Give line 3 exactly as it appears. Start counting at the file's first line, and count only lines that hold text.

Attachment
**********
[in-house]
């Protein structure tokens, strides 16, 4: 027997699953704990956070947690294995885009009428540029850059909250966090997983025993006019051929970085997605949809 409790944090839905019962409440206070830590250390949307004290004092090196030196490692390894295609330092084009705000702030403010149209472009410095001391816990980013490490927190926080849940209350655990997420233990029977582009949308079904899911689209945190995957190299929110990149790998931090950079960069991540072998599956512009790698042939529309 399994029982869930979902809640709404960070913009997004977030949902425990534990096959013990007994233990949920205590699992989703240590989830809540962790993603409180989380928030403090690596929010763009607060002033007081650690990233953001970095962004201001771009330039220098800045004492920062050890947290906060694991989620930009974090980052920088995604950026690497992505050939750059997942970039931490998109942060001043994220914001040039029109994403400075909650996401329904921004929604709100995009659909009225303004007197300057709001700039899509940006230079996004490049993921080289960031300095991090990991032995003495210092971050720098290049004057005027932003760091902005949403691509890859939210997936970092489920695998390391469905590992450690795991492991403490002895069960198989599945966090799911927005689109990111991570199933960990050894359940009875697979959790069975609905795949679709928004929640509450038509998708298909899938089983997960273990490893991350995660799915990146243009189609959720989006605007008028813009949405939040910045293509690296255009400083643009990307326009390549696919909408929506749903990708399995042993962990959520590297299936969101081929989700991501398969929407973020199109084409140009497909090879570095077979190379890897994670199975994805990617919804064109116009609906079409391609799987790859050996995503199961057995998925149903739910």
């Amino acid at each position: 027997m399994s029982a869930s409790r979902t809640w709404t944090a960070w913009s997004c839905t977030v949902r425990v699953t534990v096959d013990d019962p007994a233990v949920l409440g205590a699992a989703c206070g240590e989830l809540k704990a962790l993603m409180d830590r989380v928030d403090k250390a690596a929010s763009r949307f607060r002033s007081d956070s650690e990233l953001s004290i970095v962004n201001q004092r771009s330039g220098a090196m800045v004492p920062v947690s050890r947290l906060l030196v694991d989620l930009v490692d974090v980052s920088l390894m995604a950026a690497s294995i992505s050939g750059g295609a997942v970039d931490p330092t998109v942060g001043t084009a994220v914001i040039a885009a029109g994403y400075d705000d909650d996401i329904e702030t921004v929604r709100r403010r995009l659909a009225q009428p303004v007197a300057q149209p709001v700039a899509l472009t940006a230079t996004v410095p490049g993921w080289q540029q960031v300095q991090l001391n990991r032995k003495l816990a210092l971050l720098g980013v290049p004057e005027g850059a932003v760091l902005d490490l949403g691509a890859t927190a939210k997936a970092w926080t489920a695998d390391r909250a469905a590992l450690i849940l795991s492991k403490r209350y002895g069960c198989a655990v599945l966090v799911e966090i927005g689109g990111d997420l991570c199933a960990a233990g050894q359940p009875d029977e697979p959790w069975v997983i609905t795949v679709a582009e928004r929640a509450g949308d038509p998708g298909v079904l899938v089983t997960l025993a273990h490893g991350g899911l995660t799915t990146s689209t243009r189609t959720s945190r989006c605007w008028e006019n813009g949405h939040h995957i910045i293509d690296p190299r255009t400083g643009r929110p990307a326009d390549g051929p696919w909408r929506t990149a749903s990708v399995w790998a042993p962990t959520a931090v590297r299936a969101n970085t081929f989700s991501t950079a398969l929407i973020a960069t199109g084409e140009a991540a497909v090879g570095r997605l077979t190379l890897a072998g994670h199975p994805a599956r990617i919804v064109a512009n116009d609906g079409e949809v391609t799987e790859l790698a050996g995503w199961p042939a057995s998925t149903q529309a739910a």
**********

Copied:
């Amino acid at each position: 027997m399994s029982a869930s409790r979902t809640w709404t944090a960070w913009s997004c839905t977030v949902r425990v699953t534990v096959d013990d019962p007994a233990v949920l409440g205590a699992a989703c206070g240590e989830l809540k704990a962790l993603m409180d830590r989380v928030d403090k250390a690596a929010s763009r949307f607060r002033s007081d956070s650690e990233l953001s004290i970095v962004n201001q004092r771009s330039g220098a090196m800045v004492p920062v947690s050890r947290l906060l030196v694991d989620l930009v490692d974090v980052s920088l390894m995604a950026a690497s294995i992505s050939g750059g295609a997942v970039d931490p330092t998109v942060g001043t084009a994220v914001i040039a885009a029109g994403y400075d705000d909650d996401i329904e702030t921004v929604r709100r403010r995009l659909a009225q009428p303004v007197a300057q149209p709001v700039a899509l472009t940006a230079t996004v410095p490049g993921w080289q540029q960031v300095q991090l001391n990991r032995k003495l816990a210092l971050l720098g980013v290049p004057e005027g850059a932003v760091l902005d490490l949403g691509a890859t927190a939210k997936a970092w926080t489920a695998d390391r909250a469905a590992l450690i849940l795991s492991k403490r209350y002895g069960c198989a655990v599945l966090v799911e966090i927005g689109g990111d997420l991570c199933a960990a233990g050894q359940p009875d029977e697979p959790w069975v997983i609905t795949v679709a582009e928004r929640a509450g949308d038509p998708g298909v079904l899938v089983t997960l025993a273990h490893g991350g899911l995660t799915t990146s689209t243009r189609t959720s945190r989006c605007w008028e006019n813009g949405h939040h995957i910045i293509d690296p190299r255009t400083g643009r929110p990307a326009d390549g051929p696919w909408r929506t990149a749903s990708v399995w790998a042993p962990t959520a931090v590297r299936a969101n970085t081929f989700s991501t950079a398969l929407i973020a960069t199109g084409e140009a991540a497909v090879g570095r997605l077979t190379l890897a072998g994670h199975p994805a599956r990617i919804v064109a512009n116009d609906g079409e949809v391609t799987e790859l790698a050996g995503w199961p042939a057995s998925t149903q529309a739910a």